Subjects: American studies; critical human geography/urban studies; history; sociology
- Children, Youth, and War
- Environmental History and the American South
- Geographies of Justice and Social Transformation
- History in the Headlines
- New Perspectives on the Civil War Era
- Since 1970: Histories of Contemporary America
- Sociology of Race and Ethnicity
- UnCivil Wars
Conferences: American Historical Association, American Society for Environmental History, Association of American Geographers, Organization of American Historians, Society of Civil War Historians, Southern Labor Studies Conference, American Sociological Association.
Work that tests assumptions and explores the intersections of race, class, and gender in interesting ways is always welcome, as is work that takes a (well-grounded) stand. I encourage books that meld empirical research with theoretical insight, and strive to share that evidence and thought in clear, compelling prose. In academic publishing, we often speak of scholarship for the public square. It’s a worthy goal, even when we can’t predict how many readers will show up at that square. I try to help authors prepare themselves and their writing for smart, engaged readers.
Some notable books that highlight the sort of publishing I’ve cultivated at Georgia: Voter Suppression in U.S. Elections, by Jim Downs, Stacey Abrams, Carol Anderson, Kevin M. Kruse, Heather Cox Richardson, and Heather Ann Thompson; Mean Streets: Homelessness, Public Space, and the Limits of Capital Homelessness, Public Space, and the Limits of Capital, by Don Mitchell; Development Drowned and Reborn by Clyde Woods, Jordan T. Camp, and Laura Pulido; Revolting New York, edited by Neil Smith and Don Mitchell; and Remaking Radicalism:A Grassroots Documentary Reader of the United States, edited by Dan Berger and Emily K. Hobson.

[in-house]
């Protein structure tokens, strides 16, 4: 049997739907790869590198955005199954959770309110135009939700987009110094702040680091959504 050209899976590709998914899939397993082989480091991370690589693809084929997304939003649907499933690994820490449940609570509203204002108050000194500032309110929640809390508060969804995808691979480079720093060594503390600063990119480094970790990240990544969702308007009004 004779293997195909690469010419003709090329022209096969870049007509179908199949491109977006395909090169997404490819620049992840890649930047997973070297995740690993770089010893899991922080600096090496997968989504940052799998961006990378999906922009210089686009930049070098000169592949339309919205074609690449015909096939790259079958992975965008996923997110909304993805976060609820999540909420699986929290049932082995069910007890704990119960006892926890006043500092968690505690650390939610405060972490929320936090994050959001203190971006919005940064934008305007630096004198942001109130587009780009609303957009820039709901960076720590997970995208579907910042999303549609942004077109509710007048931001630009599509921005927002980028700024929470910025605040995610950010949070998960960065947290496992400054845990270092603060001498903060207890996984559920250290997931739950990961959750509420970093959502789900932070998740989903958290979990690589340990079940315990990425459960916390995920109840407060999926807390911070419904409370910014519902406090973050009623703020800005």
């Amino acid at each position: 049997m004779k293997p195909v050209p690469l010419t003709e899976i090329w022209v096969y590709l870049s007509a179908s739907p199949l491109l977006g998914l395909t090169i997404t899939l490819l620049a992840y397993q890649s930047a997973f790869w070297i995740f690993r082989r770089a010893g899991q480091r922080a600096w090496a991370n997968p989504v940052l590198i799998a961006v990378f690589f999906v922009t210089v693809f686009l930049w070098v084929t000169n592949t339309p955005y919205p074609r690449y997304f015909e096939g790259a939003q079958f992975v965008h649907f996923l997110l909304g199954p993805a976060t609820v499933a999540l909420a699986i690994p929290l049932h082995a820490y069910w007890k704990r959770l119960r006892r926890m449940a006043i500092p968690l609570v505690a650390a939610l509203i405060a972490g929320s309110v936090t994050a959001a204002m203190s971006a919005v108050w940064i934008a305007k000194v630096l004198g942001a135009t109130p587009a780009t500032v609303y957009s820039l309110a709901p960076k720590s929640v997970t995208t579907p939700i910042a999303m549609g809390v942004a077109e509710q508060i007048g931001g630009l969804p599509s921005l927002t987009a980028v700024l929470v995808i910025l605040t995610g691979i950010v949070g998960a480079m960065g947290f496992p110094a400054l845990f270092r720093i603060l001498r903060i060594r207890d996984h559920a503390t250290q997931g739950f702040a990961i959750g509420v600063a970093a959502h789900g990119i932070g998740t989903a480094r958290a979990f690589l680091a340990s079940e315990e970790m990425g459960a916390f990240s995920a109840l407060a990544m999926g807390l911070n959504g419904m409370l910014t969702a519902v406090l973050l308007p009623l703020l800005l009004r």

Beyond the book, I have a long-standing commitment to digital scholarship and remain deeply engaged in seeking the best ways to truly publish (not post) that scholarship. Most recently that includes digital “supplements” for books in the New Perspectives on the Civil War Era series, as well as serving on the University of Georgia’s Digital Humanities Steering Committee, part of a broader DIGI collaboration with UGA Libraries, faculty, and the Willson Center.
So, I seek fresh ideas in books and digital scholarship that bring lucid but constructive complexity to our established stories. Books that make me go “hmmm?” That’s what I seek. Surprise me.